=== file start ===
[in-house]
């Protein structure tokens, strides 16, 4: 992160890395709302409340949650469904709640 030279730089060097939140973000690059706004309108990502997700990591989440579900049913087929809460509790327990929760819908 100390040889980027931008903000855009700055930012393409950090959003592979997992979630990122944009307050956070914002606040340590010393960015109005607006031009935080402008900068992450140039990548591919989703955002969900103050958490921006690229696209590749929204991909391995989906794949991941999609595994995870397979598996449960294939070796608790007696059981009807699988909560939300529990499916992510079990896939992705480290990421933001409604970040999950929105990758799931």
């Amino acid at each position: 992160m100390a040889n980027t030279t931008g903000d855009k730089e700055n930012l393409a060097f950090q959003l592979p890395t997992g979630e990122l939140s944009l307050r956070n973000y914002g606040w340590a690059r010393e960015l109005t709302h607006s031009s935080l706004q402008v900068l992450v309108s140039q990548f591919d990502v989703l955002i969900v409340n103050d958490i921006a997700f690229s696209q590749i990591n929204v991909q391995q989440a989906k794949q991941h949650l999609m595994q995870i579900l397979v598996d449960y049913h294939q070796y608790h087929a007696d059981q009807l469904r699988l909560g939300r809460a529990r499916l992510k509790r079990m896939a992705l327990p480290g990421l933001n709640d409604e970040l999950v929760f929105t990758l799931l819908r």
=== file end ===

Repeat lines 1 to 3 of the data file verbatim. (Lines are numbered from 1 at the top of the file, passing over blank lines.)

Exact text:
[in-house]
């Protein structure tokens, strides 16, 4: 992160890395709302409340949650469904709640 030279730089060097939140973000690059706004309108990502997700990591989440579900049913087929809460509790327990929760819908 100390040889980027931008903000855009700055930012393409950090959003592979997992979630990122944009307050956070914002606040340590010393960015109005607006031009935080402008900068992450140039990548591919989703955002969900103050958490921006690229696209590749929204991909391995989906794949991941999609595994995870397979598996449960294939070796608790007696059981009807699988909560939300529990499916992510079990896939992705480290990421933001409604970040999950929105990758799931």
């Amino acid at each position: 992160m100390a040889n980027t030279t931008g903000d855009k730089e700055n930012l393409a060097f950090q959003l592979p890395t997992g979630e990122l939140s944009l307050r956070n973000y914002g606040w340590a690059r010393e960015l109005t709302h607006s031009s935080l706004q402008v900068l992450v309108s140039q990548f591919d990502v989703l955002i969900v409340n103050d958490i921006a997700f690229s696209q590749i990591n929204v991909q391995q989440a989906k794949q991941h949650l999609m595994q995870i579900l397979v598996d449960y049913h294939q070796y608790h087929a007696d059981q009807l469904r699988l909560g939300r809460a529990r499916l992510k509790r079990m896939a992705l327990p480290g990421l933001n709640d409604e970040l999950v929760f929105t990758l799931l819908r």